High Testosterone Linked to Men’s Lower Death Risk!
WASHINGTON (Reuters) – Higher naturally occurring levels of the male hormone testosterone appear to protect men from fatal heart attacks or strokes and death from all manner of causes, researchers in Britain said on Monday.
But the researchers cautioned men not to begin testosterone supplementation based on the results of this 10-year study, saying the benefits and risks are unclear.
The role of testosterone in men’s health is controversial, with the relationship between men’s natural testosterone levels and overall health not well understood, according to the researchers.
But this study led by Dr. Kay-Tee Khaw, a professor of clinical gerontology at the University of Cambridge School of Clinical Medicine in Britain, found strong benefits in men with higher natural levels of the hormone.
Men in the upper 25 percent of natural testosterone levels had a 41 percent lower risk of dying from heart attack, stroke and other cardiovascular conditions, cancer and all other causes, compared to men with the lowest levels, the researchers found.
“Low testosterone seems to predict increased risk of total mortality in cardiovascular disease as well as cancer,” Khaw said in a telephone interview.
The researchers tracked 11,606 British men ages 40 to 79 who had no known cancer or cardiovascular disease at the start of the study. They joined the study from 1993 to 1997 and were followed until 2003.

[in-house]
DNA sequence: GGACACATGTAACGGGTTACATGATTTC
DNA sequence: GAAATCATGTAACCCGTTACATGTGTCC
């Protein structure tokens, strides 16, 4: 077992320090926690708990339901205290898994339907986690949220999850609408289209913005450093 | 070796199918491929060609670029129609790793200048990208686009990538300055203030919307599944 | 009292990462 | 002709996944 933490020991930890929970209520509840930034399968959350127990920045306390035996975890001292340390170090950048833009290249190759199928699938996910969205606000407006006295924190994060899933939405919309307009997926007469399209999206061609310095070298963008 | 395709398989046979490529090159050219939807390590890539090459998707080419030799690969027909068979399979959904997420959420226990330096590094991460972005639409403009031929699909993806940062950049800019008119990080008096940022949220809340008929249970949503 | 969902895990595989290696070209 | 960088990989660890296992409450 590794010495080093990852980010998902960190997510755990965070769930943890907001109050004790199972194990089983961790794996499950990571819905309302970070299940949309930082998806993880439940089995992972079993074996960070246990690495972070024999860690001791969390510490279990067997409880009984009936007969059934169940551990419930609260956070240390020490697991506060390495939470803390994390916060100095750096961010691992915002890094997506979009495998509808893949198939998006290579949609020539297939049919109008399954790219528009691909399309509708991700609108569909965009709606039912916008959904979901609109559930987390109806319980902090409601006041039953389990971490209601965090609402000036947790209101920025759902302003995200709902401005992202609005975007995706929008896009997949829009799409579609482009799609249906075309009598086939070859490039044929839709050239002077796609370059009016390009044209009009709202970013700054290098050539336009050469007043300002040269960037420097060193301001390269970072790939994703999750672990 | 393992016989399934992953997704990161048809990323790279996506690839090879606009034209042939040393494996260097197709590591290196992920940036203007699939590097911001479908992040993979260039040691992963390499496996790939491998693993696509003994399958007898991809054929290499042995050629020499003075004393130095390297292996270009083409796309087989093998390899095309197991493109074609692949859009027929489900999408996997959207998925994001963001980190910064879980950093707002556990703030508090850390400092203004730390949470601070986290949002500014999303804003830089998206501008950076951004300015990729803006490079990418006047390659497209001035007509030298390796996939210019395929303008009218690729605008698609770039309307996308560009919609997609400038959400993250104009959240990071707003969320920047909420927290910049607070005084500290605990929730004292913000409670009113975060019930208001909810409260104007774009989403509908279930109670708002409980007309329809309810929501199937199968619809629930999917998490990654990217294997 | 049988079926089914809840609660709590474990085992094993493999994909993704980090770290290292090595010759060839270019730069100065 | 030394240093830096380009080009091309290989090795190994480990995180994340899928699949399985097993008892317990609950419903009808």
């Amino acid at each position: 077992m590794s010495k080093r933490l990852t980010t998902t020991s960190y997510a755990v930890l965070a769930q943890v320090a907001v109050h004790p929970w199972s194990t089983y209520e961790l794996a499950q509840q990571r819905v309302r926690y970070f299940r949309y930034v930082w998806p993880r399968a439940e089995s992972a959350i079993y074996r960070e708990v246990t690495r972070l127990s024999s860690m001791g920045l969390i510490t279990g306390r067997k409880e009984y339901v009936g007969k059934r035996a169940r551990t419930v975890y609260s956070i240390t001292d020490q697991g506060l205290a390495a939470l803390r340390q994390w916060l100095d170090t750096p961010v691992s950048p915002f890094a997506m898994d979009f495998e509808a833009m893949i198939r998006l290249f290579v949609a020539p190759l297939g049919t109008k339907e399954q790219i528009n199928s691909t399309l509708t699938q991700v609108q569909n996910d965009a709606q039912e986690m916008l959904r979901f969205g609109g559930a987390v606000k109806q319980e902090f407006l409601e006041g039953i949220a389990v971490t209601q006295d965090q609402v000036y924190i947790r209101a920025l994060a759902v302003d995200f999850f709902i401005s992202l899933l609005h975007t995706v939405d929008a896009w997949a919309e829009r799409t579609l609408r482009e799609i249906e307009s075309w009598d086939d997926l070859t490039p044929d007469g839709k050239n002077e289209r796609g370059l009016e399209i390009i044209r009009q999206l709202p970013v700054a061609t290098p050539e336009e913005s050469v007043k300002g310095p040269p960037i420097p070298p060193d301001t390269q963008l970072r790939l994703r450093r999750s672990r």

Among these men, 825 died during the study period. The researchers measured their testosterone levels using frozen blood samples provided earlier, and compared their levels to a group of men still alive at the end of the study period.
Khaw said the relationship between testosterone levels and cardiovascular disease mortality was comparable in magnitude to well-established risk factors like high blood pressure and cholesterol levels.
Thus, low testosterone levels could point to men at elevated risk for cardiovascular death who may not have other known risk factors, the researchers reported in the journal Circulation.
Khaw said the findings suggest that men with low levels of testosterone might be able to cut their risk of death with testosterone supplementation, but did not recommend doing this without more research backing up these results.
She pointed to the experience involving hormone therapy in women. Early studies suggested hormone therapy could protect post-menopausal women from heart disease, but later and larger research yielded the opposite results.
“The anxiety about testosterone supplementation is that high testosterone may be a risk factor for prostate cancer,” added Khaw, who noted that the study looked only at naturally occurring levels of the hormone and not supplementation.
Testosterone is the primary “male” hormone that helps maintain muscle mass and strength, fat distribution, bone mass, sperm production, sex drive and potency. Women have testosterone too, but at lower levels.
Doctors have used testosterone therapy to treat men with abnormally low testosterone levels. Some athletes and bodybuilders use it to promote muscle mass and strength.